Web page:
What is the probability of the candidates with criminal antecedents to win elections in India? Candidates linked with criminal activities have strong chances of winning- a candidate with the criminal case has, on an average almost three times more likely to win elections against the candidate who faces no case. Given this equations every party competes with one another to embrace candidates under criminal scrutiny, but why. Money is the key reason parties are attracted to politicians with criminal antecedents. The costs of elections have risen over the years coupled with the competitiveness of the elections. This resource crunch has compelled all the parties to innovate in their desperate search for financial rents. While some of the funds raised are used to fight the elections, a part of the money finds a way into the pockets of party leaders. Essentially the rising cost of the election is virtually making it dicey for the common man to venture into this field as it is being closed by a governing class with the ballooning use of money in elections. Parties struggle to identify the reliable source of funding- they have put a premium on the candidates who can bring resources to the party and will not drain the resources limited party coffers. Candidates who are self-financing are not only able to cover their campaign costs but are in a position to pay their parties for the privilege of running and thereby subsidizing lesser endowed candidates. But beyond money, voters have reason to support the candidates with criminal background, in a context where the rule of law is weak and social divisions are highly ubiquitous, politicians can often use their criminality as a badge of honour-a signal of their credibility to protect the interests of their community and its allies casting themselves as modern-day Robin Hoods operating in a polarized society. This is a by-product of institutional failings of the Indian democracy to meet the needs of its citizenry in between elections. Underdeveloped institutions have been the Achilles heel of the Indian democracy from the outset. When the state fails to fulfill the core obligations of its citizens, the later will naturally begin to look for alternatives.

World over morality and ethics have taken back seat. People generally won’t support candidates, who are honest as they are believed to be law abiding and fails to deliver the goods to their constituencies. They want their representatives should be a broker who is available and ready to bend the rules to fulfill the needs and demands of the people.

Criminally suspect legislators seem to gain strength from the fact that they are perceived to be, rightly or wrongly, delivering governance to their constituencies. They seem to bridge the gap between the state and the society in ways that political parties increasingly struggle to do. Candidates with deep pockets can contribute their financial rents in numerous ways; in addition to plugging election funding gaps, they can directly pay to party leaders or can engage in rent-seeking behavior that could ultimately benefit the party. Candidates with criminality are better equipped and have better access to resources. When the state is unable to function impartially, voters are often willing to turn to someone who can substitute for the state, even if the candidate is linked with the illegal activity. Corruption and criminality are not mutually exclusive, but they are distinct analytical concepts. Corrupt activities might be criminal, but not all criminal acts are inherently corrupt. Before the seismic shift in the competitiveness of the Indian politics occurred and before the era of Congress hegemony came to end there was some degree of separation between the politicians and the criminals. That dividing line became blurred with the onslaught of the intense political contestation and fragmentation especially during the 1980s. In India political act of courting arrest as a method of civil disobedience even has its nomenclature, therefore, on the one hand, the fusion of politician and so-called criminal are considered culturally acceptable in India.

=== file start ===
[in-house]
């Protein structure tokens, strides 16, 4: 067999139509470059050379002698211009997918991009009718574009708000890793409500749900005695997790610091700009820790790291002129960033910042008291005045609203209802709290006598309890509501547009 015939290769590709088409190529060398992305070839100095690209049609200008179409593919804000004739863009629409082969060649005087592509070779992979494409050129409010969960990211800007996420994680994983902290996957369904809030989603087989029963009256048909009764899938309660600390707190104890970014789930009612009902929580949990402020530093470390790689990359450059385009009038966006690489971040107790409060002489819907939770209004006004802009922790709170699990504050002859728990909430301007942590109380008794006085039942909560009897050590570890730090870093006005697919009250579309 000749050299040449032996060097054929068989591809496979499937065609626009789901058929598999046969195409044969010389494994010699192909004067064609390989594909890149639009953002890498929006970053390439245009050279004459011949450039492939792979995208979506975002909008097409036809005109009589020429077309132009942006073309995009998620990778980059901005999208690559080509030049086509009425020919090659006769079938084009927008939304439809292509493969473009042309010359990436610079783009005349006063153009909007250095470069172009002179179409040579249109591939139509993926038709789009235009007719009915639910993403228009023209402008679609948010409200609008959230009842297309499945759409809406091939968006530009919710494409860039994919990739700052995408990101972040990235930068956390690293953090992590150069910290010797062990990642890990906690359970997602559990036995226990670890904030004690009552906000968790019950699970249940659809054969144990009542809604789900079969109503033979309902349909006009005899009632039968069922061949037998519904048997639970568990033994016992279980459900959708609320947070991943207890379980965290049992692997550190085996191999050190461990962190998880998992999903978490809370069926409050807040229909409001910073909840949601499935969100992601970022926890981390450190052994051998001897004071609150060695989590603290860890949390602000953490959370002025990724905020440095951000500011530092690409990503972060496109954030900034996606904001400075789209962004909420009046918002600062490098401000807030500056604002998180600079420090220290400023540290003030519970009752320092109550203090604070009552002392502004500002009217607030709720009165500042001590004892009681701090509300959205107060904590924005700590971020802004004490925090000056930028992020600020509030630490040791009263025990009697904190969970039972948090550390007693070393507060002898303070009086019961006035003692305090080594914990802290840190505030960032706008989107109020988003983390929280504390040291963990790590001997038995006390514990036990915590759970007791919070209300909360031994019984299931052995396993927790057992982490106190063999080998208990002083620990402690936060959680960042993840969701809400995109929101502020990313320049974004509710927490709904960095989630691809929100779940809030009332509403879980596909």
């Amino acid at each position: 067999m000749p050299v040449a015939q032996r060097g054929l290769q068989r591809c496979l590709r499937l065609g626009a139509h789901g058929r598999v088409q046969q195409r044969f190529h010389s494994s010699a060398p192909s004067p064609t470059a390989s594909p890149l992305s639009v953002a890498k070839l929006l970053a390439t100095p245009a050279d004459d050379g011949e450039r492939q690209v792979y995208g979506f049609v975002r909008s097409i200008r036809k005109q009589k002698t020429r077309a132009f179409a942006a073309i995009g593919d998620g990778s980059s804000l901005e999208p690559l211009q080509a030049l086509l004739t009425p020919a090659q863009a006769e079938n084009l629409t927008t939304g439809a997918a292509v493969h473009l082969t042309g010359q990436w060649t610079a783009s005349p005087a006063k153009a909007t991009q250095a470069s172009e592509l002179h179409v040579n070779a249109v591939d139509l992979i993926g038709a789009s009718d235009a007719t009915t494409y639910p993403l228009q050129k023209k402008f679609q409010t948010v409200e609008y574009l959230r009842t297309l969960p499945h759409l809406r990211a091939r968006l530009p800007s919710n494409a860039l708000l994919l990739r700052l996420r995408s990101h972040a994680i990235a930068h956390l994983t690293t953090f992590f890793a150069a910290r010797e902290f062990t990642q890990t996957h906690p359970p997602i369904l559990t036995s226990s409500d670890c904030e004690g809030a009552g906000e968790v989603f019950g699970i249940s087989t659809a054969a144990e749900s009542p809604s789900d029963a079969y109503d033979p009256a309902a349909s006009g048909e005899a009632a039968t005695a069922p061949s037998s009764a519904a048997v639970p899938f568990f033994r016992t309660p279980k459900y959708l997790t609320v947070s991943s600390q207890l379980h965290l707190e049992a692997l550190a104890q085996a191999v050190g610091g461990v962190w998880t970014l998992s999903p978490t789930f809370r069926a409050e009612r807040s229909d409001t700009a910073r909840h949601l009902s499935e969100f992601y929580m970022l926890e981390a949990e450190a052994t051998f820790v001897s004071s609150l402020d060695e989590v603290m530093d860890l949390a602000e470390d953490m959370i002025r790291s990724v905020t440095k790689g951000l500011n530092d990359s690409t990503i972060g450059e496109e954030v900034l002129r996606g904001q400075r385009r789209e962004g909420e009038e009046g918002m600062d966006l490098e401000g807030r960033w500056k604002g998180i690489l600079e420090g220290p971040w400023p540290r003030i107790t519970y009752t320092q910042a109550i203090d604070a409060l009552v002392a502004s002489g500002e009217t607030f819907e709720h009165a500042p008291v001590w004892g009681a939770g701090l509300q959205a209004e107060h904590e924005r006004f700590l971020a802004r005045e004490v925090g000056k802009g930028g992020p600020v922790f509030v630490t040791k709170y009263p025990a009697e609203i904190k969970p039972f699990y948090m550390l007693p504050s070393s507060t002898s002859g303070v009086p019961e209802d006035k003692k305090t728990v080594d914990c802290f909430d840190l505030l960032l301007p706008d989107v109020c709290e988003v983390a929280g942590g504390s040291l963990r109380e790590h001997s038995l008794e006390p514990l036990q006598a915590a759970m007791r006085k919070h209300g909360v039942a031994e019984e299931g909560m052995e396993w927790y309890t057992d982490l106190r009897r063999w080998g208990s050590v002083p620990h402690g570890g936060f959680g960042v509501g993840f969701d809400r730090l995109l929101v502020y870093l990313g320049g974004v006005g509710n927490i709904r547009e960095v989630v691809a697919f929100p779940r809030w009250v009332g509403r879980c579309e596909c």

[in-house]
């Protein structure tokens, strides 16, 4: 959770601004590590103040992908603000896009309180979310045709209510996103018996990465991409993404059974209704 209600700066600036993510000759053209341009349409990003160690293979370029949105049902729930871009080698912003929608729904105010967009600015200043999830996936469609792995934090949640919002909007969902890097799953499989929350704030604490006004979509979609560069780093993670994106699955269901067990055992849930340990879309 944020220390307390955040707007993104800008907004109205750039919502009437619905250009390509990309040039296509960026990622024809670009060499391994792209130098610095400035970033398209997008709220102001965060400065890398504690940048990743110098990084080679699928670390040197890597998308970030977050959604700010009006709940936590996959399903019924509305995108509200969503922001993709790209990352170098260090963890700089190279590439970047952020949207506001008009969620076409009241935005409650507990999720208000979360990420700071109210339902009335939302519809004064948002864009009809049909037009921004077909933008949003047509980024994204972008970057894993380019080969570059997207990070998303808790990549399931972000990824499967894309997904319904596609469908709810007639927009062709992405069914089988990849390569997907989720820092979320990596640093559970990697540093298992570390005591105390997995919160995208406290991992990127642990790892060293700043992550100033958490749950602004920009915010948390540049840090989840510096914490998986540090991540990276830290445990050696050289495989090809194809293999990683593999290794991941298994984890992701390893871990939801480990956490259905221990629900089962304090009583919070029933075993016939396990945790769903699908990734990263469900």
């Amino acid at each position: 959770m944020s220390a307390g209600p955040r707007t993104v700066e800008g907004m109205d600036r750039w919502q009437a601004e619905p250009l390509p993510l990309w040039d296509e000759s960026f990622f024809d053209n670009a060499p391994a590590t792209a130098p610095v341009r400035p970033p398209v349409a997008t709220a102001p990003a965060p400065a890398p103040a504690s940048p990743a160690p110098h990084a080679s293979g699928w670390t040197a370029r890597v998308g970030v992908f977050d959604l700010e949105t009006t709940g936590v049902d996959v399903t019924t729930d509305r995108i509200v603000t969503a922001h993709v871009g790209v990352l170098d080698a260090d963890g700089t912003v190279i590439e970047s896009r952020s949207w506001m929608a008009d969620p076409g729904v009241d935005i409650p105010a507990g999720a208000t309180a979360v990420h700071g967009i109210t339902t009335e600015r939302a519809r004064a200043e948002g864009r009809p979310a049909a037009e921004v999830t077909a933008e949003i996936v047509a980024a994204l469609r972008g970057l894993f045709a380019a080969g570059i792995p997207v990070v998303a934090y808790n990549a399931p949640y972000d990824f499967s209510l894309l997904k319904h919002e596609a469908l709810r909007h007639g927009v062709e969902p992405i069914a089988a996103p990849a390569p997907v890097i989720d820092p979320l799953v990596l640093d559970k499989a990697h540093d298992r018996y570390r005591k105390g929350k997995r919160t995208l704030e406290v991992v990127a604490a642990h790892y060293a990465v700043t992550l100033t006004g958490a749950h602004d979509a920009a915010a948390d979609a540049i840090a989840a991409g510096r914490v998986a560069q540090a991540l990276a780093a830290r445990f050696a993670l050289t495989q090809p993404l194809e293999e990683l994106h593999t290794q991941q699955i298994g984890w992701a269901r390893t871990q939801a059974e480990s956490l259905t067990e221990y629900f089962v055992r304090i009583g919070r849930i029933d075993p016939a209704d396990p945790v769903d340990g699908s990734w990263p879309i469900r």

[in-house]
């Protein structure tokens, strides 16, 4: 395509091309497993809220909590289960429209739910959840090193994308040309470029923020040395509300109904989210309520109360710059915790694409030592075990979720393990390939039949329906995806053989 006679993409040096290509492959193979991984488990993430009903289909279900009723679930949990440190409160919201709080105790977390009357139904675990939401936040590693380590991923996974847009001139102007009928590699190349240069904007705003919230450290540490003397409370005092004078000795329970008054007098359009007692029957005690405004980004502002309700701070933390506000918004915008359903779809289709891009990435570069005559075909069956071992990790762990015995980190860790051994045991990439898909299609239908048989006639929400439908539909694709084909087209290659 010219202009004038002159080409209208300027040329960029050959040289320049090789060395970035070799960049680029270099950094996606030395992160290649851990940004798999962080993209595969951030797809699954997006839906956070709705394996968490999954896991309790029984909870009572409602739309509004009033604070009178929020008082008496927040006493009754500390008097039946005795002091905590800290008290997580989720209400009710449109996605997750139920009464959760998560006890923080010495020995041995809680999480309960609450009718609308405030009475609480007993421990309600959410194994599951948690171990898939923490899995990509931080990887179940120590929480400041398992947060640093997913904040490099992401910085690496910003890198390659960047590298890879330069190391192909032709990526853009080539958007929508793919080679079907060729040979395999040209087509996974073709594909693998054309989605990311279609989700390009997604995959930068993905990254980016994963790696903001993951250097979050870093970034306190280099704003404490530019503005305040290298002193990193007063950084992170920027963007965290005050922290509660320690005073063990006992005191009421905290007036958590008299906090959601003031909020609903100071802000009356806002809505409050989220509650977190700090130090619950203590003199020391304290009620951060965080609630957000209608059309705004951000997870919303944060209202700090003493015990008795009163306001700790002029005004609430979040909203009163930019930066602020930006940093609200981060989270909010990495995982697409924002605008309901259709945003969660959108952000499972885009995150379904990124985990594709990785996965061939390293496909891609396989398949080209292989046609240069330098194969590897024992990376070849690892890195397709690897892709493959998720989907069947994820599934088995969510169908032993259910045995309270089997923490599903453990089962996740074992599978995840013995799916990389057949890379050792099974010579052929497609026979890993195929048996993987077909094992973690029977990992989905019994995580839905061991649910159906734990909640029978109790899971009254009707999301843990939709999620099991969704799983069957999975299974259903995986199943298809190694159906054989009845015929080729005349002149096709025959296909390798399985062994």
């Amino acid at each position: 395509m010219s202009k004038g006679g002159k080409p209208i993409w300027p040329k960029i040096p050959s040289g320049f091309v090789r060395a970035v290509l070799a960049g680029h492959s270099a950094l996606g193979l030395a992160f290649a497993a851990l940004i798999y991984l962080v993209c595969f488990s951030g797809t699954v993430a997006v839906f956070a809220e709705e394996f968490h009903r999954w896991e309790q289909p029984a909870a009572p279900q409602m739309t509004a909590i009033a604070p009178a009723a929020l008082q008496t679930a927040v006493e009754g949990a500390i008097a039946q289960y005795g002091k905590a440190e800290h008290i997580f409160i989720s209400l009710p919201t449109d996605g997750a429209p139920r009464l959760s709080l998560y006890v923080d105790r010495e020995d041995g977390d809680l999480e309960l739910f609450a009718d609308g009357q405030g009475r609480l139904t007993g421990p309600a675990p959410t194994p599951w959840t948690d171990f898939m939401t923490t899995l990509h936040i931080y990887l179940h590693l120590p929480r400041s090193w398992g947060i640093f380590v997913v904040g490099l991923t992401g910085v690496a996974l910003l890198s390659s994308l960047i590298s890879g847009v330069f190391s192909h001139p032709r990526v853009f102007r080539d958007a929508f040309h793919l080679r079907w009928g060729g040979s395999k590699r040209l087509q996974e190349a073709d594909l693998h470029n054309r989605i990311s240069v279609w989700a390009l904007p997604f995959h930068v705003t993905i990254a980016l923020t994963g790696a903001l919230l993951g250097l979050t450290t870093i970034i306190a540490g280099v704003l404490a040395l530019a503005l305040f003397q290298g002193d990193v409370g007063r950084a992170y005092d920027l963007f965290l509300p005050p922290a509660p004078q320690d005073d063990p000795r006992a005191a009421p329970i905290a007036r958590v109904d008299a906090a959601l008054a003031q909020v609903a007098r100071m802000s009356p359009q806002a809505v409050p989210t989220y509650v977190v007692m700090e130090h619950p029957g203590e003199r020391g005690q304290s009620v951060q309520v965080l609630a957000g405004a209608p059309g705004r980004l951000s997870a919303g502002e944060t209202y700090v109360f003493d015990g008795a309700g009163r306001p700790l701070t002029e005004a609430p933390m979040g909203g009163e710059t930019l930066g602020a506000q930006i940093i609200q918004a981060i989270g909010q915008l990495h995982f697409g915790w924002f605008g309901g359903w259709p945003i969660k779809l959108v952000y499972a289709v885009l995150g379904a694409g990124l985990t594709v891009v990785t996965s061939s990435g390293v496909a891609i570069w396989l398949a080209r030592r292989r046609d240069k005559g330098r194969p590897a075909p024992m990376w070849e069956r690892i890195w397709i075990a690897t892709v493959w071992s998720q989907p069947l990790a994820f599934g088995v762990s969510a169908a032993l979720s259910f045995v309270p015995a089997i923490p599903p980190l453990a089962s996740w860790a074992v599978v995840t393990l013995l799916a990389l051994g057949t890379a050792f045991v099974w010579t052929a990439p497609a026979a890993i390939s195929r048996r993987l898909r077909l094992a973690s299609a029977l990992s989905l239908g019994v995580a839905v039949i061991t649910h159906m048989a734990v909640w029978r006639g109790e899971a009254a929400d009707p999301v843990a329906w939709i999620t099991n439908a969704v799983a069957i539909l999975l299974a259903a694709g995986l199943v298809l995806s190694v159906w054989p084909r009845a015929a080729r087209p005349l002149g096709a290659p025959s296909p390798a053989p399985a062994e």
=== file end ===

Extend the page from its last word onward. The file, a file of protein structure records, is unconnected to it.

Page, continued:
Why Parties nominate criminals

The answer to the teaser as to why political parties nominate candidates with criminal backgrounds to stand for election painfully obvious: because they win. The decline of the Congress system and the dawn of the coalition era in New Delhi incentivized the growth of regional parties, whose leaders recognized that they would wield considerable influence in the formation of governments with a relatively small number of seats in parliament. Coupled with it is the fact that the scope of elections has increased dramatically over the two decades. India’s elected representatives increased from a little over 4,500 to nearly 3 million virtually overnight due to the introduction of 73 and 74 amendment acts which constitutionalized Panchayats and Municipalities in India Why candidates with criminal records may be involved in illegal activity that provides them with ample liquid financial resources. They tend to be strongly embedded in the villages and towns that make up their constituency. They accumulate resources through a local network and leverage their power within network structures to obtain political support from other members. Candidates tied to criminality, to the extent they are embedded within the larger social network are connected to labor resources that help them run campaigns.

The book is pacey and pithy and cogently argued. It can be described as path-breaking and is must read for all those who wish to peep and comprehend the world of criminality and their entry into the empire of politics.

Milan Vaishnav is a senior fellow at the Carnegie Endowment for International Peace in Washington, D.C. He was previously a fellow at the Center for Global Development and has taught at Columbia, George Washington, and Georgetown Universities.